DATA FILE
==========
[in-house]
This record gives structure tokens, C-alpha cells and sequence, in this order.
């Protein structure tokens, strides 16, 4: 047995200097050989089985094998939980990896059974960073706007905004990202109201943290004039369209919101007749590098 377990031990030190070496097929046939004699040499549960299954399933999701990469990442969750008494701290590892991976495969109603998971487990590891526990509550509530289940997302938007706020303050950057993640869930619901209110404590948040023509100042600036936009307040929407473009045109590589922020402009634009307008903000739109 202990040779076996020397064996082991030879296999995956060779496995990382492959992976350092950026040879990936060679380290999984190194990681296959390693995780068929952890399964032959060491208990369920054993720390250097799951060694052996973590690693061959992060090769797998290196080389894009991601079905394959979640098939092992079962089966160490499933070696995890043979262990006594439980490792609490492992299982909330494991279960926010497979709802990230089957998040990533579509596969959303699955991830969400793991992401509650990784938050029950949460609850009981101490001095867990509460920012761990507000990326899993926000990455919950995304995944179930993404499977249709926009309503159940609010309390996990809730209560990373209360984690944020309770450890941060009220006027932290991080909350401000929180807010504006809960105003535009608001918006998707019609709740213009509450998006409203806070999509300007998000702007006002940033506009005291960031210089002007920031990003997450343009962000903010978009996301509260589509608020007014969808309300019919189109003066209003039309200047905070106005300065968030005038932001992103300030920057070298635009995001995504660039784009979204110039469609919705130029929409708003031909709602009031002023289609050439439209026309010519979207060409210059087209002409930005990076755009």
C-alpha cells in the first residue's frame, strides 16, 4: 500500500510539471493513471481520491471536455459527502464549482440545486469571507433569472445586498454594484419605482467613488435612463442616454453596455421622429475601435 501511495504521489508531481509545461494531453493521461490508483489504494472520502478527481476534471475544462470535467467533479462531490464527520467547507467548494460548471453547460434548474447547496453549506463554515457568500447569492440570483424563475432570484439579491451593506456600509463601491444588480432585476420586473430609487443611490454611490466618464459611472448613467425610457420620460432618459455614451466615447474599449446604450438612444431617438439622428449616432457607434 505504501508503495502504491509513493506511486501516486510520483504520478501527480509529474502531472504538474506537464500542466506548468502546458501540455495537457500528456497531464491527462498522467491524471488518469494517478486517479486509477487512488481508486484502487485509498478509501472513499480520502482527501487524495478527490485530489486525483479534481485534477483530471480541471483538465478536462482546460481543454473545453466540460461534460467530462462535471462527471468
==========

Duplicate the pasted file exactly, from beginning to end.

[in-house]
This record gives structure tokens, C-alpha cells and sequence, in this order.
């Protein structure tokens, strides 16, 4: 047995200097050989089985094998939980990896059974960073706007905004990202109201943290004039369209919101007749590098 377990031990030190070496097929046939004699040499549960299954399933999701990469990442969750008494701290590892991976495969109603998971487990590891526990509550509530289940997302938007706020303050950057993640869930619901209110404590948040023509100042600036936009307040929407473009045109590589922020402009634009307008903000739109 202990040779076996020397064996082991030879296999995956060779496995990382492959992976350092950026040879990936060679380290999984190194990681296959390693995780068929952890399964032959060491208990369920054993720390250097799951060694052996973590690693061959992060090769797998290196080389894009991601079905394959979640098939092992079962089966160490499933070696995890043979262990006594439980490792609490492992299982909330494991279960926010497979709802990230089957998040990533579509596969959303699955991830969400793991992401509650990784938050029950949460609850009981101490001095867990509460920012761990507000990326899993926000990455919950995304995944179930993404499977249709926009309503159940609010309390996990809730209560990373209360984690944020309770450890941060009220006027932290991080909350401000929180807010504006809960105003535009608001918006998707019609709740213009509450998006409203806070999509300007998000702007006002940033506009005291960031210089002007920031990003997450343009962000903010978009996301509260589509608020007014969808309300019919189109003066209003039309200047905070106005300065968030005038932001992103300030920057070298635009995001995504660039784009979204110039469609919705130029929409708003031909709602009031002023289609050439439209026309010519979207060409210059087209002409930005990076755009």
C-alpha cells in the first residue's frame, strides 16, 4: 500500500510539471493513471481520491471536455459527502464549482440545486469571507433569472445586498454594484419605482467613488435612463442616454453596455421622429475601435 501511495504521489508531481509545461494531453493521461490508483489504494472520502478527481476534471475544462470535467467533479462531490464527520467547507467548494460548471453547460434548474447547496453549506463554515457568500447569492440570483424563475432570484439579491451593506456600509463601491444588480432585476420586473430609487443611490454611490466618464459611472448613467425610457420620460432618459455614451466615447474599449446604450438612444431617438439622428449616432457607434 505504501508503495502504491509513493506511486501516486510520483504520478501527480509529474502531472504538474506537464500542466506548468502546458501540455495537457500528456497531464491527462498522467491524471488518469494517478486517479486509477487512488481508486484502487485509498478509501472513499480520502482527501487524495478527490485530489486525483479534481485534477483530471480541471483538465478536462482546460481543454473545453466540460461534460467530462462535471462527471468